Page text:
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Reading Hemingway: The Facts in the Fictions.

Some thirty or so years ago I recall wasting the better part of a day, chasing down the precise meaning of VAD. From the context, it was clear enough what kind of nursing group both Brett and Catherine Barkley had belonged to, but my concern to be accurate caused me considerable frustration before I was satisfied. I did not, at that time, realize that members of the Voluntary Aid Detachment in World War I were, in actuality, untrained volunteers, whereas Agnes Von Kurowsky was a graduate of the distinguished Bellevue Nurses Training School. I doubt that my reading of A Farewell to Arms would have been substantially altered had I possessed this information then. At the very least, however, Mandel's painstaking assemblage of the "facts" in Hemingway's nine novels would have saved me time and might have inadvertently spurred my interpretive efforts into other directions. Certainly, then, on the most basic level of referential use, this first volume in what is promised to be a two or three-volume series, (encompassing, I hope, Hemingway's short stories and non-fiction) will provide critics and scholars with the kind of quick and efficient guide that would surely have welcomed in the early 1960s.

But first, quoting or paraphrasing Prof. Mandel's own words, let me describe how this volume is organized and what it entails. The entries - alphabetized for each novel and collected together in a nicely comprehensive index at the end of the volume - fall into three categories: People/Characters, Animals, and Cultural Constructs. The first consists of "the real people and the fictional char- acters who appear or are mentioned" in each novel. "Cross-references enable the reader to access these figures through their nicknames, pen names, noms de guerre, and other pseudonyms. Places and objects which are named after people (the Hotel Cavour, the Pere Lachaise Cemetery, the Stokes mortar) are listed under their names." There are also "entries for generic nouns, as the population of each novel dictates. Nameless characters, identified only by their professions (waiters, porters, bartenders, etc.) are grouped under such headings." Entries are also given for "background characters" - crowds, customers, men and boys, women and girls. Animals, both fictional and historical, are listed only when they are mentioned by their own names, except in The Old Man and the Sea, where the unnamed animals which come to Santiago's attention are included. And, finally, specific cultural constructs, identified by name or nickname newspapers, book titles, organizations, etc.) are listed with full annotation.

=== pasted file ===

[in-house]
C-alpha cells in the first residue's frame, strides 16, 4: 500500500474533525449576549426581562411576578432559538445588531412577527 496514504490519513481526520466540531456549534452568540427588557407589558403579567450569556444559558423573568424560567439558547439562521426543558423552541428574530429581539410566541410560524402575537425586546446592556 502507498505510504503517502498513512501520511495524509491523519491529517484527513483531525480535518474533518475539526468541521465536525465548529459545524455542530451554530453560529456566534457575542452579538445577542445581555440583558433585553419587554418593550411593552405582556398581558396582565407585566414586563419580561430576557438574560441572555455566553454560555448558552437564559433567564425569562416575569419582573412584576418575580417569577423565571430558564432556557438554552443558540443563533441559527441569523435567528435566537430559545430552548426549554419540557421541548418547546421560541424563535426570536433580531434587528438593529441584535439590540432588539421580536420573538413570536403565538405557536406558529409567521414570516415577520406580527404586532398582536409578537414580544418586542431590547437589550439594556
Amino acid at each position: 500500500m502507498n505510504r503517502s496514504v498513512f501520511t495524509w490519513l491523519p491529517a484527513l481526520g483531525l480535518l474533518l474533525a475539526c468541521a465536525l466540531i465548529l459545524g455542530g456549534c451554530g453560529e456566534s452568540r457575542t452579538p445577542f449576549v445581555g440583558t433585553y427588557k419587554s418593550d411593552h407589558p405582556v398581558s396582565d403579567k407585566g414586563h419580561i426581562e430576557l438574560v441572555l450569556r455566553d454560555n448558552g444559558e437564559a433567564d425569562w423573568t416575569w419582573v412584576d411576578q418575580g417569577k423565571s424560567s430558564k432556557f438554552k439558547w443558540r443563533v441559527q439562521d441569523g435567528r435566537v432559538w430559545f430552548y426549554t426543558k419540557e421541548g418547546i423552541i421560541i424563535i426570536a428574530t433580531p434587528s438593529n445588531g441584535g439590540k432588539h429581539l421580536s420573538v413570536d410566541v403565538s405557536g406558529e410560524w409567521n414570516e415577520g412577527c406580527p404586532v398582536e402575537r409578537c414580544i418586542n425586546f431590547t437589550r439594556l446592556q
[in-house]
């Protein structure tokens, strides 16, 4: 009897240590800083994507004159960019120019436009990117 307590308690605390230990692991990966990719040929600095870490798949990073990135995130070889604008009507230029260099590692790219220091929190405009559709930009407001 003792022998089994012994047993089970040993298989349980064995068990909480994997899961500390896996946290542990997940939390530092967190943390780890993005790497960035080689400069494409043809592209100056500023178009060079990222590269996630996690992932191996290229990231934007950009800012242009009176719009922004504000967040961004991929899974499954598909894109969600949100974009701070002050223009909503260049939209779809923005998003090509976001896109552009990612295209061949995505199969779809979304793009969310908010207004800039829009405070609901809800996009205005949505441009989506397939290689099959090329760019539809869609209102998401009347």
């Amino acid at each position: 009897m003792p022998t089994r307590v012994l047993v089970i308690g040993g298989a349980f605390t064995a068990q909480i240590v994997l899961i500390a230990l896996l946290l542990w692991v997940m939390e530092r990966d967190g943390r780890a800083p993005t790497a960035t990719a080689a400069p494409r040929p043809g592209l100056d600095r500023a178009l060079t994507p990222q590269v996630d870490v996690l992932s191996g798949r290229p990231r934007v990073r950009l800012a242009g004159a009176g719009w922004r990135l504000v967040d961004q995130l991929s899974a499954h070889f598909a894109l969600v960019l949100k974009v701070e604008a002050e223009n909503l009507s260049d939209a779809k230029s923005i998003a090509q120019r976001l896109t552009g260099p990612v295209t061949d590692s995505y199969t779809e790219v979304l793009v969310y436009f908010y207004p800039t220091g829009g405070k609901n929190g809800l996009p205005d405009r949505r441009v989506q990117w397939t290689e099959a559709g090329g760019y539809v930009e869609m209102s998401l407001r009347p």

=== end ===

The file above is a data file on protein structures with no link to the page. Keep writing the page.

Much more thorough than a conventional Dictionary of Characters in Hemingway's Novels, Mandel's work aims to supply the contemporary reader with information that may once have been, but no longer is in the domain of accessible gossip (who is Charles Brickley? Georgette Leblanc? Andre Marty?). In a time when we are especially alert to the salience and shiftiness of signifiers, Mandel's efforts to establish and document the provenance of Hemingway's references - even the most casual - are of obvious value. Accordingly, on the most utilitarian level, this compilation of the "facts" in Hemingway's novels satisfies a real need which can only become more chronic as his work and the historical occasions which engendered it recede in time.